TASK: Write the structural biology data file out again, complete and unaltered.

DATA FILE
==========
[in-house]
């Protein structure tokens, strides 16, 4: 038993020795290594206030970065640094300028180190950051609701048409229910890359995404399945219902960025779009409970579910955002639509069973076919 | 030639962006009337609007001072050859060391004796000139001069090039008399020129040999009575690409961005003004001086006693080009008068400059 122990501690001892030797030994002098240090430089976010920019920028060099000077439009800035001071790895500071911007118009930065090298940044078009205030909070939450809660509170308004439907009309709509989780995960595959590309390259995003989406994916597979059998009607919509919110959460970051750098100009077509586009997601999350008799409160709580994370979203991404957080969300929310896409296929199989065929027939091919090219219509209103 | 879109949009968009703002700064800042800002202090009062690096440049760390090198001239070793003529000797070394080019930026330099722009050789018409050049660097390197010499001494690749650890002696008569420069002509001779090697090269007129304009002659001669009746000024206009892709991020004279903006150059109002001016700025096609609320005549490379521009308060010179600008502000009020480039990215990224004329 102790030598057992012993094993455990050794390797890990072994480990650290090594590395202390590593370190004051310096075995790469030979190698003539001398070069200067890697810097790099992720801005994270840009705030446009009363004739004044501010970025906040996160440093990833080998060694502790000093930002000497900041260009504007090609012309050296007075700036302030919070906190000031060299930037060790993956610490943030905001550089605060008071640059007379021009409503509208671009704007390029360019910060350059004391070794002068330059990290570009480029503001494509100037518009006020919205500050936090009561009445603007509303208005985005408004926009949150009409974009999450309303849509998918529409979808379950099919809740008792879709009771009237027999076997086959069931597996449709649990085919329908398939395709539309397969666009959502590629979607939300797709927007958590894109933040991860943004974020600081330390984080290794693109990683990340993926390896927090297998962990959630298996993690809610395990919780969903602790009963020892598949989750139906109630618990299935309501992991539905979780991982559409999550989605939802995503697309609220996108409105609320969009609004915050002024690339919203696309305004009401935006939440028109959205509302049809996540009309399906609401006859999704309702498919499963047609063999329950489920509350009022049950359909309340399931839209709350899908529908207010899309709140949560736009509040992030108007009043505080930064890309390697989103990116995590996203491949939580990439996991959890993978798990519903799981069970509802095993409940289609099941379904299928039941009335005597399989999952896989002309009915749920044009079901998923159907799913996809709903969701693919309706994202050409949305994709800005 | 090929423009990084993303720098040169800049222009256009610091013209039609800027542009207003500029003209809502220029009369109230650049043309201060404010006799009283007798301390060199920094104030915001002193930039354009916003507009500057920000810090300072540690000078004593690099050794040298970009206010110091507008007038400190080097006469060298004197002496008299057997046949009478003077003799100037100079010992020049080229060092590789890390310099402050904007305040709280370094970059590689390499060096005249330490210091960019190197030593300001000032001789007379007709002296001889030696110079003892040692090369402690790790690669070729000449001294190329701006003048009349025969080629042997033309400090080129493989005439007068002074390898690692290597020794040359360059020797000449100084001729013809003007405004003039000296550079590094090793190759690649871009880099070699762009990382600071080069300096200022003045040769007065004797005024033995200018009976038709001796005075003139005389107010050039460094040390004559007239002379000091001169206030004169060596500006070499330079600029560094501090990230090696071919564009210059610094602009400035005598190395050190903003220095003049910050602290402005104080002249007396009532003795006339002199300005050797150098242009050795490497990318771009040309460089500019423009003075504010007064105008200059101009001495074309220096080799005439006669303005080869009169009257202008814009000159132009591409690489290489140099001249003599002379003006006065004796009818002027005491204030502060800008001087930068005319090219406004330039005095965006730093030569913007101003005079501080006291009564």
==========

[in-house]
């Protein structure tokens, strides 16, 4: 038993020795290594206030970065640094300028180190950051609701048409229910890359995404399945219902960025779009409970579910955002639509069973076919 | 030639962006009337609007001072050859060391004796000139001069090039008399020129040999009575690409961005003004001086006693080009008068400059 122990501690001892030797030994002098240090430089976010920019920028060099000077439009800035001071790895500071911007118009930065090298940044078009205030909070939450809660509170308004439907009309709509989780995960595959590309390259995003989406994916597979059998009607919509919110959460970051750098100009077509586009997601999350008799409160709580994370979203991404957080969300929310896409296929199989065929027939091919090219219509209103 | 879109949009968009703002700064800042800002202090009062690096440049760390090198001239070793003529000797070394080019930026330099722009050789018409050049660097390197010499001494690749650890002696008569420069002509001779090697090269007129304009002659001669009746000024206009892709991020004279903006150059109002001016700025096609609320005549490379521009308060010179600008502000009020480039990215990224004329 102790030598057992012993094993455990050794390797890990072994480990650290090594590395202390590593370190004051310096075995790469030979190698003539001398070069200067890697810097790099992720801005994270840009705030446009009363004739004044501010970025906040996160440093990833080998060694502790000093930002000497900041260009504007090609012309050296007075700036302030919070906190000031060299930037060790993956610490943030905001550089605060008071640059007379021009409503509208671009704007390029360019910060350059004391070794002068330059990290570009480029503001494509100037518009006020919205500050936090009561009445603007509303208005985005408004926009949150009409974009999450309303849509998918529409979808379950099919809740008792879709009771009237027999076997086959069931597996449709649990085919329908398939395709539309397969666009959502590629979607939300797709927007958590894109933040991860943004974020600081330390984080290794693109990683990340993926390896927090297998962990959630298996993690809610395990919780969903602790009963020892598949989750139906109630618990299935309501992991539905979780991982559409999550989605939802995503697309609220996108409105609320969009609004915050002024690339919203696309305004009401935006939440028109959205509302049809996540009309399906609401006859999704309702498919499963047609063999329950489920509350009022049950359909309340399931839209709350899908529908207010899309709140949560736009509040992030108007009043505080930064890309390697989103990116995590996203491949939580990439996991959890993978798990519903799981069970509802095993409940289609099941379904299928039941009335005597399989999952896989002309009915749920044009079901998923159907799913996809709903969701693919309706994202050409949305994709800005 | 090929423009990084993303720098040169800049222009256009610091013209039609800027542009207003500029003209809502220029009369109230650049043309201060404010006799009283007798301390060199920094104030915001002193930039354009916003507009500057920000810090300072540690000078004593690099050794040298970009206010110091507008007038400190080097006469060298004197002496008299057997046949009478003077003799100037100079010992020049080229060092590789890390310099402050904007305040709280370094970059590689390499060096005249330490210091960019190197030593300001000032001789007379007709002296001889030696110079003892040692090369402690790790690669070729000449001294190329701006003048009349025969080629042997033309400090080129493989005439007068002074390898690692290597020794040359360059020797000449100084001729013809003007405004003039000296550079590094090793190759690649871009880099070699762009990382600071080069300096200022003045040769007065004797005024033995200018009976038709001796005075003139005389107010050039460094040390004559007239002379000091001169206030004169060596500006070499330079600029560094501090990230090696071919564009210059610094602009400035005598190395050190903003220095003049910050602290402005104080002249007396009532003795006339002199300005050797150098242009050795490497990318771009040309460089500019423009003075504010007064105008200059101009001495074309220096080799005439006669303005080869009169009257202008814009000159132009591409690489290489140099001249003599002379003006006065004796009818002027005491204030502060800008001087930068005319090219406004330039005095965006730093030569913007101003005079501080006291009564």